Category Archives: illiteracy

Ruby Tuesday: Writing Project

RubyTuesday3
 
17.Aug.2009 001

When I discovered that I have two non-readers, A-Girl and D-Boy, in my sixth-grade language arts class, I began thinking of ways to include them as fully as possible in our literacy activities. I decided to have the kids, all of them, play with rhymes and make couplets, because poetry that rhymes is just plain fun. (I can still recite “Eletelephony,” which I memorized when I was in elementary school about 2,000 years ago.)

We spent some time coming up with several lists of words that rhyme, and kept it simple: day, may, way, play, say, etc. Then we experimented with writing couplets. Again, I kept it simple, asking the students to fill in only the last word of a couplet I had created, using the list of rhyming words that we had already generated together. Even my non-readers could copy the couplets from the board and recite them, because the musicality of poetry sticks with your ear a lot longer than pedestrian prose. (Why do you think Shakespeare has lasted so long?)

As an extension of this activity, I decided that we could collaborate and write a book of couplets together. The book I envisioned would contain lots of repetition so that A-Girl and D-Boy would, sooner or later, start catching on to the correlation between the symbols on the page and the sounds we made with our mouths. The book would also be illustrated by the students.

At first, I thought that I’d look at all the students’ illustrations and use only the very best one for each couplet in the book. I quickly abandoned that idea in favor of each student’s making his or her own book, illustrating all the couplets.

Red-shirted Glenn, whom you see in the illustration, is introduced on one page of our book that, when finished, will be twenty-eight or thirty pages long. We hope to have it “published” and ready for the parents to read by Back-to-School Night on the 26th.

So far, the kids are having fun with this writing project—and so am I!
 

For more Ruby Tuesday photos, click here.
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Sidelined

A kid who can’t write her own name
Will not be a part of the game.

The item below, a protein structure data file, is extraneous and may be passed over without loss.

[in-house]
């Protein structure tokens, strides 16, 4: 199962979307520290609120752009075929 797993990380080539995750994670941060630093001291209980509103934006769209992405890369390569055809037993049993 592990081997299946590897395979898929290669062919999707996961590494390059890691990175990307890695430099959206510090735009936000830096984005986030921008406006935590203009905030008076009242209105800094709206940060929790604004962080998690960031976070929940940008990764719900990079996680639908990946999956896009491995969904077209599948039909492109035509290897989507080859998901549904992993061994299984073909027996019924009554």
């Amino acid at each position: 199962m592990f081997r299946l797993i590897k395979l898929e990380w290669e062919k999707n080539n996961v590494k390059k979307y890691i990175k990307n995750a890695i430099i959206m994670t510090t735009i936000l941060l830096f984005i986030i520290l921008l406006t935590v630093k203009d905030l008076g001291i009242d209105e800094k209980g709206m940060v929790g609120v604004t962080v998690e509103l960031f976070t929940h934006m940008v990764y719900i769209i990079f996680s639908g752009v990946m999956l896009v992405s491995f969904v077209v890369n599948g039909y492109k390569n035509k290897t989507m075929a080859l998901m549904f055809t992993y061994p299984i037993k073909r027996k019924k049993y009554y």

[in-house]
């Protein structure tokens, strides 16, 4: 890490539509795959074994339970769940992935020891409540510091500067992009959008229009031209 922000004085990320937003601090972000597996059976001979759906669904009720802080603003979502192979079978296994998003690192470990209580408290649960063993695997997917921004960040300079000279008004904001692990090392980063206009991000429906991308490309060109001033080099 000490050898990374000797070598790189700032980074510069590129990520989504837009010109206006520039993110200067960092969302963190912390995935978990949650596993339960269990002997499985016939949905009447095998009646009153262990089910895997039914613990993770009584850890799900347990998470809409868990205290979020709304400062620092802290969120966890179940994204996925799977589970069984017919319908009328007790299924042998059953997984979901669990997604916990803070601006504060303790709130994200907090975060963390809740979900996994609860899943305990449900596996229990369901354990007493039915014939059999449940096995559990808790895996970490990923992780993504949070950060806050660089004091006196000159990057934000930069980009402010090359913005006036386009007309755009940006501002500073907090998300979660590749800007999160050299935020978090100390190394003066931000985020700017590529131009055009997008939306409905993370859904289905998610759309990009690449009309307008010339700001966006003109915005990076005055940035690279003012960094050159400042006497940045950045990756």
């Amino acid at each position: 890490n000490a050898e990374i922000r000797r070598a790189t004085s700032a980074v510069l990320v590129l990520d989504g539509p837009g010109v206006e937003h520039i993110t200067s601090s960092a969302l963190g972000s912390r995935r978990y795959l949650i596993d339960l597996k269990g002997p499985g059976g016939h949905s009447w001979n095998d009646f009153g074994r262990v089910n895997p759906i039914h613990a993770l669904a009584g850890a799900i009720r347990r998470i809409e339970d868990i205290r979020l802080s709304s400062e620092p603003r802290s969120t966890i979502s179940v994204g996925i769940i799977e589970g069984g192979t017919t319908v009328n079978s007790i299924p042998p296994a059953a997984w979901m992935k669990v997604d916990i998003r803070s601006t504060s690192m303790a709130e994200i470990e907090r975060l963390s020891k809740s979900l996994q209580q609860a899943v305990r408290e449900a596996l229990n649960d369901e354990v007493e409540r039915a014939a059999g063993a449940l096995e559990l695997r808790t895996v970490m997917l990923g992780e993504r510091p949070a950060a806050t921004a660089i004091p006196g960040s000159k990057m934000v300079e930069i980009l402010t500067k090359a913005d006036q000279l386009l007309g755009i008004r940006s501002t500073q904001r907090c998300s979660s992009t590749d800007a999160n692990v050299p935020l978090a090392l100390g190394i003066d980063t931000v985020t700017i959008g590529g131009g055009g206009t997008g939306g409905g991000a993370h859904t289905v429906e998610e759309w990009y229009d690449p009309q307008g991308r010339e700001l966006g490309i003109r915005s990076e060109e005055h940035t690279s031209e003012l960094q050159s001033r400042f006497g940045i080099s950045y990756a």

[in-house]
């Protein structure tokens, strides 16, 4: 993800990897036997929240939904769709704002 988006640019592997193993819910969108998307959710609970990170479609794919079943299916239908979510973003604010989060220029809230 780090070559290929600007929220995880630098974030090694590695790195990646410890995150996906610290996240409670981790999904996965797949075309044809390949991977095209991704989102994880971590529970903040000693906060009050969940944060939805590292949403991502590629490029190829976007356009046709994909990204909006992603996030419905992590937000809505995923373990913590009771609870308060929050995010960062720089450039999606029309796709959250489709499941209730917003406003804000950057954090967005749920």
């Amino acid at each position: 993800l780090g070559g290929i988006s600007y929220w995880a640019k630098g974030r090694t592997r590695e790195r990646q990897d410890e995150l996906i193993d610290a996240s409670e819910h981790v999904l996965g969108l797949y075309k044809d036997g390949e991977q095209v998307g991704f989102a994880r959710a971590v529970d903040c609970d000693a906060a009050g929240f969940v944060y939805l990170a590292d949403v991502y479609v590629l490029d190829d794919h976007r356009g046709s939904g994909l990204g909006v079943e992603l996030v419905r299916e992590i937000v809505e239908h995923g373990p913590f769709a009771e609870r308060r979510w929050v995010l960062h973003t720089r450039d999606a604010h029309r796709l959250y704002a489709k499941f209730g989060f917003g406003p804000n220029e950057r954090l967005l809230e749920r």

She’ll wait on the side,
Morose and dull-eyed,
While others are climbing to fame.

 
© 2009 by Magical Mystical Teacher

The Adventure Begins

There are usually always some shocks in the first few days of school. For example, I’ve discovered that I have two sixth-graders who can neither read nor write—and they are not English Language Learners.

Monday I asked my sixth-graders to draw a picture of a person. First, they were to write their names on one side of a clean, white sheet of paper, and then draw an oval with ears. Then they passed the paper on to the next person, who added eyes and eyebrows. After the paper was passed again, the next student added a mouth. After one more pass, hair and other finishing touches were added. (Since I forgot to mention a nose, there are at least two noseless portraits hanging on the board.) I gave the kids crayons and let them color the pictures for about five minutes. After coloring, the pictures were given back to the student whose name was written on the back.

“This is a picture of a new student to our school,” I said. “How does he or she feel today? Is he scared? Is she angry? Does he wish he hadn’t come? Is she having a great day? Give your student a name, and then write his or her first-day-of-school story.”

I gave each student a fresh sheet of lined paper and told them they had to write a half-page story—all the way to the second punch hole in the paper. After fifteen minutes, I collected the stories.

One of them began: “This is Ben he has a Big face.” The story concludes with the observation that Ben is a friendly guy: “He like to smill at any dody” [He likes to smile at anybody].

In other stories I met Bob and Tonya and Ed.

But I became concerned when, after fifteen minutes, the only thing that A-Girl had written was “Boy has a nme”—which I took to mean “The boy has a name.” That was her whole story. Except for her name and the date, there was nothing else on the page.

I became even more concerned when I read D-Boy’s story, a half-page that looked like this:

Aexle is a solne in step for arn a keoil for arn step leoilt do a tnetoh a likiy arn of lapel elikd heoithat rad and go arn is a inem eaime is the is a arn mebi somi buibli a is amil yous uobimi bulu ilkie eanky…

I have copied D-Boy’s story “word” for “word.” It looks like some arcane language. Yet even Gaelic, which I cannot read, looks more comprehensible than D-Boy’s work. Why are students moved through five or six years of school without being able to read or write? Do you see why I’m concerned?

Let me hasten to say that I am not blaming any of D-Boy’s previous teachers. I am, however, saying that there should have been some heavy-duty intervention for this child years ago. It isn’t fair that he has landed in middle school without even being able to recognize basic sight words.

Can I do anything to help D-Boy and A-Girl learn to read and write between now and the end of the school year? I don’t know—but I’m about to find out.

What an adventure this year is shaping up to be!